MacKay Shields’ team of municipal managers has taken to calling 2015 “The Year of Transition to Active Management.”
As market volatility and rate uncertainty continues, the MacKay Municipal Managers believe there is a positive trend toward portfolios taking an active approach to municipal bond investing.
The MacKay Municipal Managers, co-headed by John Loffredo and Robert DiMella, released this month their annual views and insights for the municipal market.
With reportedly more than 50 years of combined experience in active management, the group has outlined the top five muni bond trends for the upcoming year.
1. Demand for municipals remains high
The MacKay Municipal Managers team predicts that the demand for municipals will remain high and liquidity will improve — largely thanks to certain institutional clients, including insurance companies, continuing to add municipals to their core portfolios.
“These institutions, with varying tax profiles, will likely view municipal bonds as a compelling investment solution that offers attractive, absolute income streams,” say the municipal managers in a statement.
The MacKay Municipal Managers also believe that proprietary trading desks will resurface, as a result of favorable market conditions and regulatory developments — and, therefore, they say “liquidity will improve on the margin.”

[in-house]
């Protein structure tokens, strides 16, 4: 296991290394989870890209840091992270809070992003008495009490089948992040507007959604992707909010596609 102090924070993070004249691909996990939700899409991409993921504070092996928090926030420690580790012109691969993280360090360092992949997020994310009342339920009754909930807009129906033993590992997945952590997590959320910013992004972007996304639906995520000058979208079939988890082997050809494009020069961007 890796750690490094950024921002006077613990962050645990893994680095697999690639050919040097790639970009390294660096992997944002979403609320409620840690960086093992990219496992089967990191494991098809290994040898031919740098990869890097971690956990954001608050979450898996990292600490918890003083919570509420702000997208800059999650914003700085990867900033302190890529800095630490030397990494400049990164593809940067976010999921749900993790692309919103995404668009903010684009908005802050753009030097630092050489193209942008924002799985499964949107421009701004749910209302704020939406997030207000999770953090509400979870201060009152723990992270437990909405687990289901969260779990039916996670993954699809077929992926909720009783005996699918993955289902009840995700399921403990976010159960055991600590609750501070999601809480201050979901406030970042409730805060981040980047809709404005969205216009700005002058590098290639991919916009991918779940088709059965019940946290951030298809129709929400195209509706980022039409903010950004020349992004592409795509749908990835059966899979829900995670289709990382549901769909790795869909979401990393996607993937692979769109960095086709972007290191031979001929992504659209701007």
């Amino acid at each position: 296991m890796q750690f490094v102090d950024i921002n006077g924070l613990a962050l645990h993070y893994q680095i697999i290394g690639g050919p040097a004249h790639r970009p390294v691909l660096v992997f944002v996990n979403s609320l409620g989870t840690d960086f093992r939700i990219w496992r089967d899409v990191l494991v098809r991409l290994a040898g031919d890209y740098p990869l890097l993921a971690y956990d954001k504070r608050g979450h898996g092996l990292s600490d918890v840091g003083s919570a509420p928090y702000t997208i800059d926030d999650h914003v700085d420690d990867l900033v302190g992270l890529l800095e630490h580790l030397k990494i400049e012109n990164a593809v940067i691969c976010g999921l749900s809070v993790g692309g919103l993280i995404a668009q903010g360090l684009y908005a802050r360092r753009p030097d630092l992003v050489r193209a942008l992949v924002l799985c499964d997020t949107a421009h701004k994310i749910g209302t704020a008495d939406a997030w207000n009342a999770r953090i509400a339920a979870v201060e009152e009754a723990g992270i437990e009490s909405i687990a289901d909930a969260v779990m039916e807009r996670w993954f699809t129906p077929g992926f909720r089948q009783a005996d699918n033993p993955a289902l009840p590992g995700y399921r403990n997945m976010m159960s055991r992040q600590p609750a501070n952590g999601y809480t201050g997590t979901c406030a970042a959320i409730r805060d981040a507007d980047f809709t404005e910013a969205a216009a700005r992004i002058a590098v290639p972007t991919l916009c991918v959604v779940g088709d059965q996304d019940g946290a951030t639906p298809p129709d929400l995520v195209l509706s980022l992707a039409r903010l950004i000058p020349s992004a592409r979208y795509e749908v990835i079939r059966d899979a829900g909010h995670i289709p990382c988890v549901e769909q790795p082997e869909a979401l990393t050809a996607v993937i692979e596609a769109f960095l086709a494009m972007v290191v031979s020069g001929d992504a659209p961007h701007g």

2. Yield curve flattening
“We expect a flattening of the yield curve to cause disruption in the market and spread widening among high-grade bonds on the short/intermediate part of the yield curve and, as a result, we believe this segment of the market should be avoided in 2015,” the managers say in a statement.
AA and AAA-rated municipal bonds pose a particular risk, as they have higher correlations to Treasury securities.
“AA and AAA-rated municipal bonds in the three- to seven-year maturity range have higher exposure to potential interest rate hikes by the Fed than most other segments of the municipal market,” according to the municipal managers. “This is due in part to the expensive nature of the high grade, short/intermediate part of the municipal market.”
Thus, the managers’ preferred portfolio structure is to focus on cushion bonds, aka high coupon/premium bonds, as a way to get defensive on rates without sacrificing income.
“We believe this will cause actively managed portfolios to outperform passive municipal bond ladders in terms of total return and current income,” they state.
3. New bond issuance surprises on the upside
Although the managers project new bond issuance will surpass consensus and exceed $375 billion, they also believe that net new supply will remain negative for the fifth year in a row. And accordingly, the overall municipal market will continue to shrink.